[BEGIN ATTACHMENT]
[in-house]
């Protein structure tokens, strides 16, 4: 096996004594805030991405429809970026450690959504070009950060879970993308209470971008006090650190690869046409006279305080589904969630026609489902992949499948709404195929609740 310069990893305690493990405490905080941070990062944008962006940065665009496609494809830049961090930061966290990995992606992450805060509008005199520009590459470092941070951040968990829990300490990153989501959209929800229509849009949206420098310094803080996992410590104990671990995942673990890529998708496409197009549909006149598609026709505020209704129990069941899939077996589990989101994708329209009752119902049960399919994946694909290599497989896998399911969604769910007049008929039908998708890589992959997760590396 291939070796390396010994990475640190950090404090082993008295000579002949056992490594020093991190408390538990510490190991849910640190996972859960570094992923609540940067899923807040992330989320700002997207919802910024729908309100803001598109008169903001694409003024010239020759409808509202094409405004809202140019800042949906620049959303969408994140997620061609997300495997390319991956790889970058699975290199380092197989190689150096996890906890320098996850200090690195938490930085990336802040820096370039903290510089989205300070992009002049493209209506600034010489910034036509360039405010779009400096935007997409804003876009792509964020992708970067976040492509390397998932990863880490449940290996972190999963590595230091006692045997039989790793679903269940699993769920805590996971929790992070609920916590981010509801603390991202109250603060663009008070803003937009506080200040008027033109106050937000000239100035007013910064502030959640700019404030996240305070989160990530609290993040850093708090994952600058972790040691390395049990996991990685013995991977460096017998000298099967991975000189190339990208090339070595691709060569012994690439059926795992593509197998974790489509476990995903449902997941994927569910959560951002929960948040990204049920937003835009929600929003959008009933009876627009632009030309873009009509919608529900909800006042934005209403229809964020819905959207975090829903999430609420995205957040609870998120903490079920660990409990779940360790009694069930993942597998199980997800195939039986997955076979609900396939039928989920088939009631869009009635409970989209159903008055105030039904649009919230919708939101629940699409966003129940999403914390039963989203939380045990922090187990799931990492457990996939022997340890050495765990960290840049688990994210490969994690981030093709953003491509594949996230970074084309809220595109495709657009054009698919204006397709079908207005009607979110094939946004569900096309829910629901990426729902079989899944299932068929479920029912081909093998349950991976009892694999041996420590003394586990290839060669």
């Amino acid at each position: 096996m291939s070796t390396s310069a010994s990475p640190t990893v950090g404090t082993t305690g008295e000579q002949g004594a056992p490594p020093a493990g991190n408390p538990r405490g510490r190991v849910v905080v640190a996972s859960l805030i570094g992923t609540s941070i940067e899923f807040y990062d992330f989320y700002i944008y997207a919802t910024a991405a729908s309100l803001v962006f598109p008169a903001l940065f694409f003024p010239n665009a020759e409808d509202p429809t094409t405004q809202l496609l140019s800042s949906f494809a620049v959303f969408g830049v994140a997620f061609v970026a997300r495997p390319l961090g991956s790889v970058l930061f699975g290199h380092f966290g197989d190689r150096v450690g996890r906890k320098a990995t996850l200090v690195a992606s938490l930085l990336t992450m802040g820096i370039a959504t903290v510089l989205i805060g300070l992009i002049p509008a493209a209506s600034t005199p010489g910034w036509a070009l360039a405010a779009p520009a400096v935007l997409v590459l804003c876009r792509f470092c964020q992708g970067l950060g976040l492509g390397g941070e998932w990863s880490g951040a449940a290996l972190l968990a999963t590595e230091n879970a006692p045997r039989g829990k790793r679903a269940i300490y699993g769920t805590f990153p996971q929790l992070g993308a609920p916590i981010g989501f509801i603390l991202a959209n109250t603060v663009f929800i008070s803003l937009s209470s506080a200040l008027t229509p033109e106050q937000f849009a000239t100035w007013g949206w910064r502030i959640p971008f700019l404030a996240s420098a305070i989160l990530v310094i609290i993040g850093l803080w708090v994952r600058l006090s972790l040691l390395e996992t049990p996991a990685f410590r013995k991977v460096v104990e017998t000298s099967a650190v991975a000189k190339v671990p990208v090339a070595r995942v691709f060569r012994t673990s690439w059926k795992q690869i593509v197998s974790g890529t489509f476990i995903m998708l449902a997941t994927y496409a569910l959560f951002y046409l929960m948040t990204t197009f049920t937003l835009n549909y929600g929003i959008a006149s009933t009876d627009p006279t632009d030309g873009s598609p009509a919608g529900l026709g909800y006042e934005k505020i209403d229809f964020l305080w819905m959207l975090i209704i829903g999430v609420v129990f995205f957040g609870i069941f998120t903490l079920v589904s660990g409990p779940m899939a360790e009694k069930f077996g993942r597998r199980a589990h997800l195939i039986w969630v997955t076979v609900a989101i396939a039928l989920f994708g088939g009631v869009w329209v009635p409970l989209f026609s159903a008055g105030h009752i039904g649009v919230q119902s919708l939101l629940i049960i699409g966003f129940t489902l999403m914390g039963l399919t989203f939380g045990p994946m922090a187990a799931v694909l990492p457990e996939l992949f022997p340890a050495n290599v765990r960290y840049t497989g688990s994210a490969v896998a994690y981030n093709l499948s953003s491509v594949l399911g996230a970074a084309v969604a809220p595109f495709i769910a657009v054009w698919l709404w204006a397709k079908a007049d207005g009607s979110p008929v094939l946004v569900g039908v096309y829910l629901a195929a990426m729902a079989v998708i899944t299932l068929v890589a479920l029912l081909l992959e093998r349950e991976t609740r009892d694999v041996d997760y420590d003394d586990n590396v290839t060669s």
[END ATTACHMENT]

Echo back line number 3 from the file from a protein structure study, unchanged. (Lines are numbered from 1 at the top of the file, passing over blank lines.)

């Amino acid at each position: 096996m291939s070796t390396s310069a010994s990475p640190t990893v950090g404090t082993t305690g008295e000579q002949g004594a056992p490594p020093a493990g991190n408390p538990r405490g510490r190991v849910v905080v640190a996972s859960l805030i570094g992923t609540s941070i940067e899923f807040y990062d992330f989320y700002i944008y997207a919802t910024a991405a729908s309100l803001v962006f598109p008169a903001l940065f694409f003024p010239n665009a020759e409808d509202p429809t094409t405004q809202l496609l140019s800042s949906f494809a620049v959303f969408g830049v994140a997620f061609v970026a997300r495997p390319l961090g991956s790889v970058l930061f699975g290199h380092f966290g197989d190689r150096v450690g996890r906890k320098a990995t996850l200090v690195a992606s938490l930085l990336t992450m802040g820096i370039a959504t903290v510089l989205i805060g300070l992009i002049p509008a493209a209506s600034t005199p010489g910034w036509a070009l360039a405010a779009p520009a400096v935007l997409v590459l804003c876009r792509f470092c964020q992708g970067l950060g976040l492509g390397g941070e998932w990863s880490g951040a449940a290996l972190l968990a999963t590595e230091n879970a006692p045997r039989g829990k790793r679903a269940i300490y699993g769920t805590f990153p996971q929790l992070g993308a609920p916590i981010g989501f509801i603390l991202a959209n109250t603060v663009f929800i008070s803003l937009s209470s506080a200040l008027t229509p033109e106050q937000f849009a000239t100035w007013g949206w910064r502030i959640p971008f700019l404030a996240s420098a305070i989160l990530v310094i609290i993040g850093l803080w708090v994952r600058l006090s972790l040691l390395e996992t049990p996991a990685f410590r013995k991977v460096v104990e017998t000298s099967a650190v991975a000189k190339v671990p990208v090339a070595r995942v691709f060569r012994t673990s690439w059926k795992q690869i593509v197998s974790g890529t489509f476990i995903m998708l449902a997941t994927y496409a569910l959560f951002y046409l929960m948040t990204t197009f049920t937003l835009n549909y929600g929003i959008a006149s009933t009876d627009p006279t632009d030309g873009s598609p009509a919608g529900l026709g909800y006042e934005k505020i209403d229809f964020l305080w819905m959207l975090i209704i829903g999430v609420v129990f995205f957040g609870i069941f998120t903490l079920v589904s660990g409990p779940m899939a360790e009694k069930f077996g993942r597998r199980a589990h997800l195939i039986w969630v997955t076979v609900a989101i396939a039928l989920f994708g088939g009631v869009w329209v009635p409970l989209f026609s159903a008055g105030h009752i039904g649009v919230q119902s919708l939101l629940i049960i699409g966003f129940t489902l999403m914390g039963l399919t989203f939380g045990p994946m922090a187990a799931v694909l990492p457990e996939l992949f022997p340890a050495n290599v765990r960290y840049t497989g688990s994210a490969v896998a994690y981030n093709l499948s953003s491509v594949l399911g996230a970074a084309v969604a809220p595109f495709i769910a657009v054009w698919l709404w204006a397709k079908a007049d207005g009607s979110p008929v094939l946004v569900g039908v096309y829910l629901a195929a990426m729902a079989v998708i899944t299932l068929v890589a479920l029912l081909l992959e093998r349950e991976t609740r009892d694999v041996d997760y420590d003394d586990n590396v290839t060669s």